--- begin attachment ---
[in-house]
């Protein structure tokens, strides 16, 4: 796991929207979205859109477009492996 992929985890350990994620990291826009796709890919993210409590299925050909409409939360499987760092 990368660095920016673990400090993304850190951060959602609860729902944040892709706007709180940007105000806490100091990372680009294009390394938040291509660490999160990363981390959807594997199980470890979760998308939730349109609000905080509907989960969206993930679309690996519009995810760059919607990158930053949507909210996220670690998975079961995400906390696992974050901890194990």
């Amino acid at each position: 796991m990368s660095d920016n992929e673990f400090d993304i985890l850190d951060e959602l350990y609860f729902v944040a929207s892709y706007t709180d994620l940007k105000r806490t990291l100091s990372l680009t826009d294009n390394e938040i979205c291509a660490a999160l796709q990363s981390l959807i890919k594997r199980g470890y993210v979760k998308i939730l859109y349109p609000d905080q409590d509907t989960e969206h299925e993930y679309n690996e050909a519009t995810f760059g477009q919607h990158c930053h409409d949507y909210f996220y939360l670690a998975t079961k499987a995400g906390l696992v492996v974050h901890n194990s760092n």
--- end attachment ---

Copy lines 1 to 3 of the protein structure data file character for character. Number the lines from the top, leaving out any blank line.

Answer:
[in-house]
């Protein structure tokens, strides 16, 4: 796991929207979205859109477009492996 992929985890350990994620990291826009796709890919993210409590299925050909409409939360499987760092 990368660095920016673990400090993304850190951060959602609860729902944040892709706007709180940007105000806490100091990372680009294009390394938040291509660490999160990363981390959807594997199980470890979760998308939730349109609000905080509907989960969206993930679309690996519009995810760059919607990158930053949507909210996220670690998975079961995400906390696992974050901890194990």
């Amino acid at each position: 796991m990368s660095d920016n992929e673990f400090d993304i985890l850190d951060e959602l350990y609860f729902v944040a929207s892709y706007t709180d994620l940007k105000r806490t990291l100091s990372l680009t826009d294009n390394e938040i979205c291509a660490a999160l796709q990363s981390l959807i890919k594997r199980g470890y993210v979760k998308i939730l859109y349109p609000d905080q409590d509907t989960e969206h299925e993930y679309n690996e050909a519009t995810f760059g477009q919607h990158c930053h409409d949507y909210f996220y939360l670690a998975t079961k499987a995400g906390l696992v492996v974050h901890n194990s760092n």